Review: Market Fresh Reuben Sandwich from Arby’s
With St. Patty’s day hitting this weekend, Arby’s has decided to run a buy one, get one promo featuring their Market Fresh Reuben. I find that a little weird considering they could be running a BOGO on the Jamocha Cream Pie, or anything else on the menu for that matter, because nothing at Arby’s is even remotely Irish. I think a buy one, get one on an Arby’s boiled sadness potato might be a tad more appropriate. Though I can see how someone could think the Reuben is an Irish specialty given that it was created in Nebraska and it’s named after one Mr. Reuben Kulakofsky. At least they don’t think that just by turning something green, a chorus of leprechauns will rise from the shadows singing O’ Danny Boy. All that aside, let’s see if the Market Fresh Reuben is worth it’s salt. Get it? Most of the components are cured… That’s a joke son.
Arby’s describes the Market Fresh Reuben as this:
It all starts with freshly carved corned beef, which is then carefully topped off with melted Swiss cheese, tangy sauerkraut, creamy Thousand Island dressing and served on toasty marble rye bread, just for you. And since we freshly prepare your sandwich only after you order it, you will always have it fresh.
First off, let me just say that I think the Reuben is one of the greatest sandwiches ever created. From the briny, juicy corned beef, the slightly funky crunch of the kraut, the nuttiness of the Swiss, the creamy sweet tang of the Russian dressing, to the warm bitterness of the rye. The Reuben sandwich has layers of depth that should satisfy any self-appointed sandwich fanatic. Arby’s take on the Reuben falls a bit flat.
The beef is way higher quality than Arby’s normal reformed roast beef loaf, but it lacks the great qualities from awesome corned beef. The bright beefy flavor of brisket brined in a range of spices, cardamom to juniper, was sadly absent.
The Swiss had little sharpness, but at least it wasn’t the American-Swiss hybrid that some fast food joints use. The kraut was surprisingly tame, I guess in an attempt to not offend those who don’t find the concept of salted spoiled cabbage appealing. The Thousand Island seemed muted and bland, and the bread wasn’t toasted enough and carried little to no rye-ish punch. Don’t get me wrong, it was still fairly tasty, it being a Reuben and all, but it just didn’t have the big bold flavors I have come to expect from the king of deli sandwiches. At $4.99 for just the sandwich, it’s no value either. For the exact same price I can go a half mile down the street and get a quality Reuben that is about three times the size as this and has all the flavor and tang I have come to expect. I’m pretty sure all of you can find a better Reuben for just a couple bucks more in your respected townships.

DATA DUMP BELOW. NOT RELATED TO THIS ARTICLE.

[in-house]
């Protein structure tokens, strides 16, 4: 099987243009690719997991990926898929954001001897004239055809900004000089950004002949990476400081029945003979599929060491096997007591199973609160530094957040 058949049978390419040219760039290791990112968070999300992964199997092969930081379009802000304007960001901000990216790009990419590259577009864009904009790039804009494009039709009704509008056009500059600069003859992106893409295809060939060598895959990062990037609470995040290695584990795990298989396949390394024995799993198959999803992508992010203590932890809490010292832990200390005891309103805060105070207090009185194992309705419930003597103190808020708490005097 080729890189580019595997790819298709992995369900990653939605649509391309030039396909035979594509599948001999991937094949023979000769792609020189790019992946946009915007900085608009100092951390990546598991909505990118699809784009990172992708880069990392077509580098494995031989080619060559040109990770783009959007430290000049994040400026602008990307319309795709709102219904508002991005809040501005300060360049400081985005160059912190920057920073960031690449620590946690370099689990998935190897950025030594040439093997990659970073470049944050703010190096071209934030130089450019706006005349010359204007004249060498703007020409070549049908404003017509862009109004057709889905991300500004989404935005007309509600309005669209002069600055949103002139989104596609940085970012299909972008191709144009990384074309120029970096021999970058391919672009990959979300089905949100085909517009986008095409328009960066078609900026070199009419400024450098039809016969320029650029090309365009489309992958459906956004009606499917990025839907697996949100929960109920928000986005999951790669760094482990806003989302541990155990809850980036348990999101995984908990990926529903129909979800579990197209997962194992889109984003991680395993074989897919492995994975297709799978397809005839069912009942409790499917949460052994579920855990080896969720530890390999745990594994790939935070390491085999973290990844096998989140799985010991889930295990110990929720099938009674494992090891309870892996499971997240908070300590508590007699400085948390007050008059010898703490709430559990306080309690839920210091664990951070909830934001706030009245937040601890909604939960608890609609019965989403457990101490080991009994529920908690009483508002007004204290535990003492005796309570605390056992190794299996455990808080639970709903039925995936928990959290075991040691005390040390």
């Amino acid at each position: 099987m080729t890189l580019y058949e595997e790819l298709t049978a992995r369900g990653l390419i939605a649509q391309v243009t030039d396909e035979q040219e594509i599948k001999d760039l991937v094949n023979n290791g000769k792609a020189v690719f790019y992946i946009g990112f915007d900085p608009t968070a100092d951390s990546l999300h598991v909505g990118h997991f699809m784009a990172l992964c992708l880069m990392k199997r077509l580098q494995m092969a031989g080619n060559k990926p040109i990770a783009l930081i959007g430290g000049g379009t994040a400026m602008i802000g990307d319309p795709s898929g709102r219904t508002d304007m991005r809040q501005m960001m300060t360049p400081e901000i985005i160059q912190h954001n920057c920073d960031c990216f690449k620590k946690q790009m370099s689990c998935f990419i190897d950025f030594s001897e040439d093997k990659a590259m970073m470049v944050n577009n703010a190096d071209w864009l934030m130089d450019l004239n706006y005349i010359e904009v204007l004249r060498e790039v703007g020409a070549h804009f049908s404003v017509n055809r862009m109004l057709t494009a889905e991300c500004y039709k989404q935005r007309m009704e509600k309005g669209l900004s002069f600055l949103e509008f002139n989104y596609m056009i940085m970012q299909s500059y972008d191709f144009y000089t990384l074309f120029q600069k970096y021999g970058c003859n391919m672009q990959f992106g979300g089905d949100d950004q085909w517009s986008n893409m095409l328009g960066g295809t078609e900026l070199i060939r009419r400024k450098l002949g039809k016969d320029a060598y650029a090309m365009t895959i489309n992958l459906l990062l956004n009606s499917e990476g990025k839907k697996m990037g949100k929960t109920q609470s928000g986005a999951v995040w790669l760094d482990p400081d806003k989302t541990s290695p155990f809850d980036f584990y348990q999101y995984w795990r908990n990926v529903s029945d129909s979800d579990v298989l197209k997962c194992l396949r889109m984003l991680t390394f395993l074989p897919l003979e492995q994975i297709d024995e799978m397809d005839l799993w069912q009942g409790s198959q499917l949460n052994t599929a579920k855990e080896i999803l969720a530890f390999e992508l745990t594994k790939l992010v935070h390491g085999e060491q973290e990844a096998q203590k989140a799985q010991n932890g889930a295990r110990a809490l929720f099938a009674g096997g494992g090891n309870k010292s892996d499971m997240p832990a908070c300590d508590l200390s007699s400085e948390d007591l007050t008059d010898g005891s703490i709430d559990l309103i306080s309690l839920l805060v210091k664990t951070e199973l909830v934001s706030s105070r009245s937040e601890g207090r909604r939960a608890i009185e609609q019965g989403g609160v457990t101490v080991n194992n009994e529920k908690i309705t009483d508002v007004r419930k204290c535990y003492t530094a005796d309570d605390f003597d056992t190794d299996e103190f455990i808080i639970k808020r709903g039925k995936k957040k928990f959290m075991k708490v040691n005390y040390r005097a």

The combination of this sandwich needing more flavorful ingredients and the stiff competition places it as an average 6.50/10 on the GrubGrade scale. The Arby’s Fish Sandwich and seasoned curly fries would be way better method of ringing in old St. Patty’s day. Though you would still have to ask yourself the obvious question, “Why am I dining at a fast food restaurant with a cowboy hat in the logo to celebrate the day of St. Patrick?”
Pros: It is still a Reuben. Ordering food to review for GrubGrade off a menu with a giant sign mentioning GrubGrade. Horsey Sauce.
Cons: Stiff competition ruins this sandwich. Half toasted rye. Me for not trying this with Horsey Sauce.
Grubbing on-the-go: 5.00/10
Overall GrubGrade: 6.50/10
More Info: Arbys.com
arket Fresh Reuben
Total Fat - 30 grams
Saturated Fat - 8 grams
Cholesterol - 55 milligrams
Sodium - 1610 milligrams
Carbs - 62 grams
Dietary Fiber - 4 grams
Sugars - 7 grams
Protein - 32 grams